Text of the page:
TF: Do you think this show is similar in tone to others you've produced along the way?
RR: Yes and no, because the people I work with are so dissimilar. Jessica Vosk is not Melissa Errico, is not Kate Baldwin, is not Nikka Graff Lanzarone, is not Nathan Salstone. I walk up to them and say, "What kind of story do we want to tell? What is it do we want to do?" So, developing the Sondheim show with Melissa is completely different from creating Jessica's show, where it was an AMAZING RACE quest to become a gay icon in 70 minutes. Very different. But there's trademark humor and mashups and things like that that are part of every show I put together or collaborate on. So yes, this is a natural extension of that, but there are also jokes I can get away with that Kate Baldwin cannot, although I'd like to see her do that (laughs).
TF: I've seen a few teases on social media that you're adding a few new pieces and making some other tweaks. Can you hint at all about what those changes or additions might be?
RR: When I originally did this show in 2017, it was created as a one-off. We got a by-popular-demand encore, which was lovely. And then this past year, 54 asked me to be their Pride headliner, so I wrote a whole new show called BUSTIN' OUT and decided when we were creating this recording edition of the show for album release... which, I can't believe it's happening. I'm really excited. I dropped a chunk from INSIDE MY LOCKER and replaced it with a nice chunk of BUSTIN' OUT.
There was a medley of roles that I got too old to play. I'm doing a little bit of AIDA with Bonnie Milligan and Maya Days, who played Aida on Broadway, and we've just added a new mashup that I don't want to give away, and we've added a new Frank Wildhorn song to the end of the show to button it up.
Josh D. Smith, my collaborator on this, his charts are insane, and any time I say, "I want to do this medley, here's how I imagine it," he can take my simple singing into an iPhone and turn it into a real thing for six pieces. He's the best. Part of why I wanted to make the album was to just preserve his work because it's so good.
TF: Is there any one moment whether new or old that you're you're excited to show everyone this time?
RR: I personally love the Charles Nelson Reilly-Paul Lynde medley because I was so happy to sing "A Veritable Smorgasbord" from CHARLOTTE'S WEB because that's not something you see every day. But I also love singing William Finn's "I Have Found," which is so weird because I'm not usually like the ballad guy. I'm the sassy, funny guy who... I'm Nicely-Nicely Johnson. I walk in, I give you 10 jokes, I sing a song, and you never see me again. But I'll bring down the house (laughs). So, to be able to just sit still for three minutes and live in the sort of wisdom of William Finn has been a blessing.
TF: Since the show involves the songs you loved growing up, do you remember the first cast recording you ever got obsessed with?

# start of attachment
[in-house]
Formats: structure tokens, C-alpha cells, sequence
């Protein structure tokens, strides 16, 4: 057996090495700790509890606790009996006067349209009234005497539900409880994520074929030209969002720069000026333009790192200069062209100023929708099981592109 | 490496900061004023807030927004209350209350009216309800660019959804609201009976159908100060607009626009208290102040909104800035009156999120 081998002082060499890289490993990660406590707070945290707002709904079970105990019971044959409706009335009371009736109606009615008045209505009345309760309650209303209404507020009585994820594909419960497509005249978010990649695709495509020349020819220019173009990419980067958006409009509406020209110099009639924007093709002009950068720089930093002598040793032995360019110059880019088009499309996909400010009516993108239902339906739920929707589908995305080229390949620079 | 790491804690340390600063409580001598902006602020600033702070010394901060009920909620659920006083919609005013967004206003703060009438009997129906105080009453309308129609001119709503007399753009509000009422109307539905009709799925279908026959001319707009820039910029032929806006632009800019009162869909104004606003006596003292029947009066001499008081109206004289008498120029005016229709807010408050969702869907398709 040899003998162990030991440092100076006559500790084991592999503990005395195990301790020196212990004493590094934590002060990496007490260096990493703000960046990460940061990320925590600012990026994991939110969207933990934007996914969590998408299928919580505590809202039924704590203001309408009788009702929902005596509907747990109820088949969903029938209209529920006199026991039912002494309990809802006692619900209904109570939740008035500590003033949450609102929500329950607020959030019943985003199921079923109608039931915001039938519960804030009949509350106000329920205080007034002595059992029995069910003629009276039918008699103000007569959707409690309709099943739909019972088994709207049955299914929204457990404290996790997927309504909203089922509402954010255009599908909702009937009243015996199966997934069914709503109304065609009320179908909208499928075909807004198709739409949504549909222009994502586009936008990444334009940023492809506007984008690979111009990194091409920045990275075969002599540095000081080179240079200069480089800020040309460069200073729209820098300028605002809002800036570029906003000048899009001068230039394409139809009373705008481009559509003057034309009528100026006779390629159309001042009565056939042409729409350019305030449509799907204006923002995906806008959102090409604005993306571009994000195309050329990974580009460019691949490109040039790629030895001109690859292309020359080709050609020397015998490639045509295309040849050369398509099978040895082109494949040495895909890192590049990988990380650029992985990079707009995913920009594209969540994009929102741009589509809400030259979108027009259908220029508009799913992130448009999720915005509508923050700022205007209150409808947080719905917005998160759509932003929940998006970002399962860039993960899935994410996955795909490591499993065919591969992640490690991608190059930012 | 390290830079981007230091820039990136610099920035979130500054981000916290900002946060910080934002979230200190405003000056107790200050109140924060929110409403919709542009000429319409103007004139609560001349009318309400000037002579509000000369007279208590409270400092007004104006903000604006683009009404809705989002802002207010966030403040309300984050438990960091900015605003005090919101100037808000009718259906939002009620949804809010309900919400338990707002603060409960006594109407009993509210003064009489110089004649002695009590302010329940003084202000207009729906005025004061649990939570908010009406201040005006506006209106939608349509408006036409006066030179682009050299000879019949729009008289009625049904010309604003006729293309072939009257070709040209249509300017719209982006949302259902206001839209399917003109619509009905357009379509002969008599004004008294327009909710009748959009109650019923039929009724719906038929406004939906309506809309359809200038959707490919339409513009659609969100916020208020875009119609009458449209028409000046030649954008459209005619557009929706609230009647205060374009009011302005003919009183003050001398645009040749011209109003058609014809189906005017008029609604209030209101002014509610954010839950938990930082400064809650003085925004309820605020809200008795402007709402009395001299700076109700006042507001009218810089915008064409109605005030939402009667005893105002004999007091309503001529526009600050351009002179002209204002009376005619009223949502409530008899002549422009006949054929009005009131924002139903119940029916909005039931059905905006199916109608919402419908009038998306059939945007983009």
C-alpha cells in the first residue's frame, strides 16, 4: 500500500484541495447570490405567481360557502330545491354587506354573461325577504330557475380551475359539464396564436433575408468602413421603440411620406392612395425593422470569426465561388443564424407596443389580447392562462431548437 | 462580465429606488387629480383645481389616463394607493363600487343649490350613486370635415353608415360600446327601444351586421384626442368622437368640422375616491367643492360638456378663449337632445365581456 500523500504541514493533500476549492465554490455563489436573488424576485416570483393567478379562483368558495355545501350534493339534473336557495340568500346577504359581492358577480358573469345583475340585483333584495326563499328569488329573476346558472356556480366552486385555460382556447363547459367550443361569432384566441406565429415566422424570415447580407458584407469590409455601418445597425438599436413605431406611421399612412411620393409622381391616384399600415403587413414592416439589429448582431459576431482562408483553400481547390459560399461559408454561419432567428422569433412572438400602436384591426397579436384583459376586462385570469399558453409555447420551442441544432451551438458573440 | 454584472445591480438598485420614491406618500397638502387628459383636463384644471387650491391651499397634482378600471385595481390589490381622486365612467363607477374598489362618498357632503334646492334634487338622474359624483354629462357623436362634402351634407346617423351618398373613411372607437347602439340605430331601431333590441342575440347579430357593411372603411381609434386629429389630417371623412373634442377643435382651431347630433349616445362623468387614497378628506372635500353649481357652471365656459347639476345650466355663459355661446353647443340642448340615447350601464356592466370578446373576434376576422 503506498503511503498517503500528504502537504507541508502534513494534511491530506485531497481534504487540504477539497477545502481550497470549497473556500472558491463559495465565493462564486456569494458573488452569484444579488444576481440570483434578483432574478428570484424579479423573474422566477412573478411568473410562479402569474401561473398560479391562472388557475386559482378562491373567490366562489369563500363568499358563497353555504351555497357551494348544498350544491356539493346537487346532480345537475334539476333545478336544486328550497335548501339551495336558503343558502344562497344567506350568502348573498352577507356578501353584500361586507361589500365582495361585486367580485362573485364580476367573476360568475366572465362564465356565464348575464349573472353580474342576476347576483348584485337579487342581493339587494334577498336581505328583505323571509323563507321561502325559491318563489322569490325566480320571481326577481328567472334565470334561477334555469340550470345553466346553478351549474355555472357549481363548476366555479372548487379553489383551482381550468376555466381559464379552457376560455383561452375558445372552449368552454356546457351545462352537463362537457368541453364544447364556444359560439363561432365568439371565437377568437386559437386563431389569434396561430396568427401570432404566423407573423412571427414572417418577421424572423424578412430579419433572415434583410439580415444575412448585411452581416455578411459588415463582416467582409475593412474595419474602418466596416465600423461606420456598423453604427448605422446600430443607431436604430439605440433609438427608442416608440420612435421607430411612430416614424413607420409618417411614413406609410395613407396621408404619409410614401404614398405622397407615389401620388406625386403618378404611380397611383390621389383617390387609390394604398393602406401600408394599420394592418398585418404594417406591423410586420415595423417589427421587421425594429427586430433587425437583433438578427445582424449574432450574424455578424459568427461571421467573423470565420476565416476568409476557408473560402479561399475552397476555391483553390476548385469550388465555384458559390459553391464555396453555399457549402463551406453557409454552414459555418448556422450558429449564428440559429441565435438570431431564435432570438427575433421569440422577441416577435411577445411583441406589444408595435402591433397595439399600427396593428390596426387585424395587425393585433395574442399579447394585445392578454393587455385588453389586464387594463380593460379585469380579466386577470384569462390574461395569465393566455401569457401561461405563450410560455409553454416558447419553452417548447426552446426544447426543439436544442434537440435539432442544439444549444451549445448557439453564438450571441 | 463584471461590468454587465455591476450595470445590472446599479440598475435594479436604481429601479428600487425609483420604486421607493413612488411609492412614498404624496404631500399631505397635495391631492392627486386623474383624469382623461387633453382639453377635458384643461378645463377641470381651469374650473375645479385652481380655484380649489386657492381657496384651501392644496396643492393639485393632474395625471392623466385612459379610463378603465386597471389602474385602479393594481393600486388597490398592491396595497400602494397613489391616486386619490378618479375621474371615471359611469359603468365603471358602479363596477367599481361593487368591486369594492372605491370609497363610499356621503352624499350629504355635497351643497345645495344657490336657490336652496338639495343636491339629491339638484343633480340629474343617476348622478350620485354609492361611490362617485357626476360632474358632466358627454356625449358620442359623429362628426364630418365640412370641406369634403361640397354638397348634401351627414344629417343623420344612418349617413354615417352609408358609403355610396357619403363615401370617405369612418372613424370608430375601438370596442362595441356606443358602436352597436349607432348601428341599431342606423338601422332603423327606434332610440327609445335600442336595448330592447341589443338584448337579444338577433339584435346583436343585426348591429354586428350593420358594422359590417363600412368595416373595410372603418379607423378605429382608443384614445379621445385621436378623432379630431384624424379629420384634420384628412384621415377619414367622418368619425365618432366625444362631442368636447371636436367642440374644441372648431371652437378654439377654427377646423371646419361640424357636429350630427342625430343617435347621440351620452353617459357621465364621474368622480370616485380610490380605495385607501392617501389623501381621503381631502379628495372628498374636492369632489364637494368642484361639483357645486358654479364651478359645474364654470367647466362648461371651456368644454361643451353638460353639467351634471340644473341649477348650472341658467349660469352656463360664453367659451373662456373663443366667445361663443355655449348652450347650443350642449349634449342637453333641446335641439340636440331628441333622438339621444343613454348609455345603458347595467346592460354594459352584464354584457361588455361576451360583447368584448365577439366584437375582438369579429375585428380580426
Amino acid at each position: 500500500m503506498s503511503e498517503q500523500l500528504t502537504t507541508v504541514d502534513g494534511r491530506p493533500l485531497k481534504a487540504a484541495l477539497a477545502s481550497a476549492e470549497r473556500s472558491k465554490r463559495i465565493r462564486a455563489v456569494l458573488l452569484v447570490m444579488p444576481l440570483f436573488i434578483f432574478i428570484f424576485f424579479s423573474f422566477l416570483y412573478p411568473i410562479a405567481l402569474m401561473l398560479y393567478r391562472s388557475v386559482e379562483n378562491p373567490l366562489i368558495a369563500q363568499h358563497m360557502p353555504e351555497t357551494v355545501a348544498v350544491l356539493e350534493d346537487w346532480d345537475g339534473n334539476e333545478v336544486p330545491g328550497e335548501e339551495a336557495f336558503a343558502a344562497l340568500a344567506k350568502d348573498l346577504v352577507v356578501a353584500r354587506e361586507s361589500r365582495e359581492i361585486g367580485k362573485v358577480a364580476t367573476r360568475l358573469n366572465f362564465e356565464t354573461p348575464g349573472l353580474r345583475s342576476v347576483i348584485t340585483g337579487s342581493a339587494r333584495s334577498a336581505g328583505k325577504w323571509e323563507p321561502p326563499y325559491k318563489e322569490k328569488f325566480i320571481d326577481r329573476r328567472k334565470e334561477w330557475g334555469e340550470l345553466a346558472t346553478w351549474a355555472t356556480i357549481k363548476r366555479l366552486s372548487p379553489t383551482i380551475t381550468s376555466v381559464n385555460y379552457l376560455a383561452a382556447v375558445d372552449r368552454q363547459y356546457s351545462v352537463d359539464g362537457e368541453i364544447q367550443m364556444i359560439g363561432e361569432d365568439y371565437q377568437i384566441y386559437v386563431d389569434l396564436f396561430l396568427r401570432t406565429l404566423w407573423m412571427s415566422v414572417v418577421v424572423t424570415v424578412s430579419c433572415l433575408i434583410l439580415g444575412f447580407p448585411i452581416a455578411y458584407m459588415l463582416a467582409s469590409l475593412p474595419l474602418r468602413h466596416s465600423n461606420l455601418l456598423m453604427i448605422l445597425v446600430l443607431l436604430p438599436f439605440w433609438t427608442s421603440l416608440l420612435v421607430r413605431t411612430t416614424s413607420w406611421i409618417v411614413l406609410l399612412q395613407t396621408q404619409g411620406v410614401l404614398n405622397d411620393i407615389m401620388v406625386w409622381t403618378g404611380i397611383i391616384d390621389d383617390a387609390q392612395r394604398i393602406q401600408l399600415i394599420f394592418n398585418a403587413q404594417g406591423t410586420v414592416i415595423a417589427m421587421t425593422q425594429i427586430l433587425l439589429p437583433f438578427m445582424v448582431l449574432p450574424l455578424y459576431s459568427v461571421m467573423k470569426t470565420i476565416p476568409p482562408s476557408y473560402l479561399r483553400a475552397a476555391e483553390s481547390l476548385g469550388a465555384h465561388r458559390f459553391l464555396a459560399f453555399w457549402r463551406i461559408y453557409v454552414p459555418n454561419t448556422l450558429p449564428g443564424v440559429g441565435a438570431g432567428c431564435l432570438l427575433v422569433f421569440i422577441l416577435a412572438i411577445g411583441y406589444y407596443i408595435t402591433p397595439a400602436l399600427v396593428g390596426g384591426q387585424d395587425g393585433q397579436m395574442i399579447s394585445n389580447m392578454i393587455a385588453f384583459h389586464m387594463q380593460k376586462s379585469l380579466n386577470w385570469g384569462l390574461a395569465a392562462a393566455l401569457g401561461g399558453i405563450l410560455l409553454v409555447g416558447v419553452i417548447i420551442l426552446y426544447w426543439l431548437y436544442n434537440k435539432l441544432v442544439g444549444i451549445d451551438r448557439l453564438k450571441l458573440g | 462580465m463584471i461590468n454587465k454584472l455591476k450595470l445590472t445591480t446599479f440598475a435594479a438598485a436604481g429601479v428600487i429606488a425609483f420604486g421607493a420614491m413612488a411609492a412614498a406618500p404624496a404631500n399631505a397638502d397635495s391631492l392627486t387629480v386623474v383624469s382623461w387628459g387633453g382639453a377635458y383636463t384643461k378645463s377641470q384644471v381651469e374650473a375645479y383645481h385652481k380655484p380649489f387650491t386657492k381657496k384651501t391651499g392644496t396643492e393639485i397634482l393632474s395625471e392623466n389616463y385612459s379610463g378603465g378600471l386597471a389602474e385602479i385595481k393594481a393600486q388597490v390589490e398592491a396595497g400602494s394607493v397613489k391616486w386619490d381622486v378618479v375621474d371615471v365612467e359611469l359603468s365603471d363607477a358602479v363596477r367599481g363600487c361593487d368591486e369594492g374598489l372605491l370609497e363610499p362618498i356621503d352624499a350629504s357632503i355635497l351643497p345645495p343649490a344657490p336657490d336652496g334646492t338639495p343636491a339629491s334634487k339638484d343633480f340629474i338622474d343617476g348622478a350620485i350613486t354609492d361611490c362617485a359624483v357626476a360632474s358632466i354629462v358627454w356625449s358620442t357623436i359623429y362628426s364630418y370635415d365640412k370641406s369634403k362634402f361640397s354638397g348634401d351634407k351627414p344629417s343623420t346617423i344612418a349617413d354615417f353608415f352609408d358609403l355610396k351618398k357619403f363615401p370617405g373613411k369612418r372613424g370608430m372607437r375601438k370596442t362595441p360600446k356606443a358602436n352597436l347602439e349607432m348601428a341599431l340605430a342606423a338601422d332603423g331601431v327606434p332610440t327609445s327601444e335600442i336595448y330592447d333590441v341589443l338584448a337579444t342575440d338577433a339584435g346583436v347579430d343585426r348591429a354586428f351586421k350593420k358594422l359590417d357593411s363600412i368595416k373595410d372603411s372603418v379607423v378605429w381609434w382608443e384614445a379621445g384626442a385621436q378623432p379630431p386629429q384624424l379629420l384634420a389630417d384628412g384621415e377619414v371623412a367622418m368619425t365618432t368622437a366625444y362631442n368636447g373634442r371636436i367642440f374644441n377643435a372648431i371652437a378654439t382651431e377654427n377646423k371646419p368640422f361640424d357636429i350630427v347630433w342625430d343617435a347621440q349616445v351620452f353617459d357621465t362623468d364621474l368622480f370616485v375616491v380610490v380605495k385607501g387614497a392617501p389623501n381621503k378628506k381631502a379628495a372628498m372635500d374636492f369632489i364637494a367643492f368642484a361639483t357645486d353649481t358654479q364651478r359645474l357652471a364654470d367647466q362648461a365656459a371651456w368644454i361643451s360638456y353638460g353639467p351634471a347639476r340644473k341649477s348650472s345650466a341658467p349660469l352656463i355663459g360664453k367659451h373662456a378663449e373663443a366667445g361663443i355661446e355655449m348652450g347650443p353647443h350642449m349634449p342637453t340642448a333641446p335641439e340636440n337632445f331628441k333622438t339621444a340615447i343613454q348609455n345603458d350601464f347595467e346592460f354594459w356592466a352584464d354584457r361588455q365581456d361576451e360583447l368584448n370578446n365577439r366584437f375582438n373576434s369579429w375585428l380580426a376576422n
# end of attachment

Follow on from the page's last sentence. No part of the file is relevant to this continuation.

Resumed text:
RR: Oh, sure do, sure do! I could tell you in every medium the first thing I've bought. The first cassettes I ever bought were the BEACHES film soundtrack and Dionne Warwick's greatest hits 1979-1990, which included "That's What Friends Are For," so it was very important to have. And then LITTLE SHOP OF HORRORS.
TF: You had good taste!
RR: I still do (laughs)! And in records, it was NUNSENSE---you're welcome---and, again, LITTLE SHOP OF HORRORS. In fact, in every medium, LITTLE SHOP has been there because I love it so much. And I don't sing from it in the show.
TF: I wanted to talk a little bit about the Kickstarter campaign. First of all, what made you decide you wanted to make the live album in the first place.
RR: We did a Kickstarter for Jessica Vosk's album last year that was, I don't know if you know, a little successful (laughs). It was nuts, and it funded in 72 hours, and I was in Rome texting her at, like, 3:00 AM Rome time because I hadn't adjusted yet to the time change. And I was like, "Uh, I guess we're making an album."
So, smash cut to I did my show twice, I did the Pride show, and it was just such a blast. And the one thing I'd always wanted to do since kindergarten, I've always just been obsessed with music and records and somehow landed in the music business. I was able to turn to my boss, Van Dean, of Broadway Records and say, "So, I have this show, and it's half theatre music and half stand-up... what would it cost for me to record it live and get it out in the world?"
He helped me walk through a budget, and, somehow, I was able to meet that through a Kickstarter. It was... terrifying, sort of? It's sort of terrifying to put yourself out there, and what happens if it doesn't happen? We had plateaued the last week, and two days before the end of the campaign, we were about $1,500 short. I turned to my husband, and I said, "Okay, so maybe this isn't going to happen, and that's okay." And I started going through the whole grief process of it, just letting it go, it was what it was. And then this wonderful human who was the biggest backer of Jessica's album kicked in the rest.